“For the hour it took the baby’s wails to run their course through misery to fury to exhaustion, no one though of anything but how God had favored Venice above all other cities. The radiance of the Blessed Virgin and all the saints emanated from one spot, the balcony over the altar of the chapel of the Pietà. From there, benediction flowed over the black-cloaked nobles seated on the scarred wooden benches to the ragged workers crammed in at the rear. It filtered out the door to the people spilling onto the walkway of the Riva degli Schiavoni, and to those straining to hear on small boats bobbing in the Venetian Lagoon.
For that hour, heaven opened and God spoke. Two dozen women in red and white dresses were his messengers. No counterpoint, however frantic or interlocked, was beyond the skill of the musicians of the Pietà, hidden behind an iron grille draped in black gauze. No subtlety of harmony was overlooked, no languid musical line ever rushed. If music were fabric, that of the figlie di coro would be brocade, lace, gossamer.”
This is a story set in the age of Venice when music and art were everywhere. Two sisters, Maddalena and Chiaretta, are abandoned by their mother to the Pietà, one of four orphanages for girls in Venice. The pair are raised behind closed doors, with Maddalena as a violin prodigy and Chiaretta as an astounding singer. However, beyond the music, the sisters are as different as black and white. Chiaretta is beautiful, outgoing, and longs to find a life outside the walls of the Pietà where she’ll be admired and surrounded by finery. Maddalena is introspective, a great lover of losing herself in music, and lives only to play her violin and be with her sister. When the red priest , Vivaldi, becomes one of the instructors, he and Maddalena form an instantaneous attachment to each other through the music, and though their relationship cannot proceed beyond anything else, they begin to form a bond that will last until death. Chiaretta works to become the premier vocalist of the Pietà, to protect her sister, and to find happiness wherever she can.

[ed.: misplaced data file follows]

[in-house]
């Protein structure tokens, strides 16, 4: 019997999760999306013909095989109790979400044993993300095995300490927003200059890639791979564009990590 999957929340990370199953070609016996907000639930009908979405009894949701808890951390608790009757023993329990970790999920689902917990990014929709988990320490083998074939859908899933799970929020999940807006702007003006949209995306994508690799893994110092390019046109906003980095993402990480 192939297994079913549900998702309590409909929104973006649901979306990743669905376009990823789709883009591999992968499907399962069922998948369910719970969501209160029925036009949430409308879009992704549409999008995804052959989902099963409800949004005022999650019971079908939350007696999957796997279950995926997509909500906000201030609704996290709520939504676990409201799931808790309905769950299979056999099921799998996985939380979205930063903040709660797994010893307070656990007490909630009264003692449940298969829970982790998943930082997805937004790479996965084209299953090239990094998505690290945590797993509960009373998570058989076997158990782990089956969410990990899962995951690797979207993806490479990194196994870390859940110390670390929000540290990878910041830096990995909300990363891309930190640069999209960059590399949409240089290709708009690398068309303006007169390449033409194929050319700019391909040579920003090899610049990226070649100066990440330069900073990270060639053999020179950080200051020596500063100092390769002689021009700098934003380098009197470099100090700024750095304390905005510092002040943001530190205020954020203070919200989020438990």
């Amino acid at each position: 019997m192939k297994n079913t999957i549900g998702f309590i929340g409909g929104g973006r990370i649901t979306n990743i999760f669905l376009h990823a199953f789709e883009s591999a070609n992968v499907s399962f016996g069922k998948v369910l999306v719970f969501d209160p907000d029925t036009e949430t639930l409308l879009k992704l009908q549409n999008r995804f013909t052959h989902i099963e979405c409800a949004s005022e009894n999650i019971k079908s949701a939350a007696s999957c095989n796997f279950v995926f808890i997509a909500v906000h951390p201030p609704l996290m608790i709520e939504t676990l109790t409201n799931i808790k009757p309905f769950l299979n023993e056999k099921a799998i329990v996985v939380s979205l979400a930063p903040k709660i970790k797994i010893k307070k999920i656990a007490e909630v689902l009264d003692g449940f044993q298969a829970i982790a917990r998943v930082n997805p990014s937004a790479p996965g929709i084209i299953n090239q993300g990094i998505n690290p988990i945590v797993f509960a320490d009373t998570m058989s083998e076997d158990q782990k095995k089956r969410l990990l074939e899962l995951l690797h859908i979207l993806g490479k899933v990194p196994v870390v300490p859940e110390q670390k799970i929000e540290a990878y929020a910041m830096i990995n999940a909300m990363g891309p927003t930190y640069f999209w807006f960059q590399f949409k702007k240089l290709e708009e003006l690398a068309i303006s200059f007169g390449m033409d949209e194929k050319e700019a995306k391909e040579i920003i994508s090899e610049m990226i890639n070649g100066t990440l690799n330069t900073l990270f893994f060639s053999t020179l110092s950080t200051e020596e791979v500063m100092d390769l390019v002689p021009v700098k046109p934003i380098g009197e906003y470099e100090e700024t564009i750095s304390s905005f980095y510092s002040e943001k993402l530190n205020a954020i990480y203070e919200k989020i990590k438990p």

It’s hard to tell if this is a story about Maddalena, Chiaretta, Vivaldi, or the music itself. The entire novel is written like a musical number – points and counterpoints, the stories of the sisters’ stories playing off of each other and intermingling with that of Vivaldi’s as he becomes inspired and works on his greatest compositions in “The Four Seasons.” We are allowed to see events unfold from both the point of view of Chiaretta, and of Maddalena. Each one faces her hopes, her goals, her reality, her love for someone else, and overall the necessity for music in their life.
The gorgeous thing about this story is that you need not know a single thing about music in order to feel the melody of this story. You can sense the great love of music, and impossibly beautiful music at that, which each of the characters holds within them. Whether they are heartbroken or uplifted, the music is always there alongside them – bringing them closer to each other or to God. This novel is as much a testament to the pristine power of the written note as it is to the written word.
If you couldn’t tell, I loved this book. I appreciated that it was more than a story of two orphaned sisters growing up, and more than a love story. It was more than a book about the composition of a great piece of music and more than a forbidden romance. The combination of all these put so flawlessly together was an impressive work itself, and I highly recommend this novel.
“The Four Seasons” was written by Laurel Corona and published in 2008.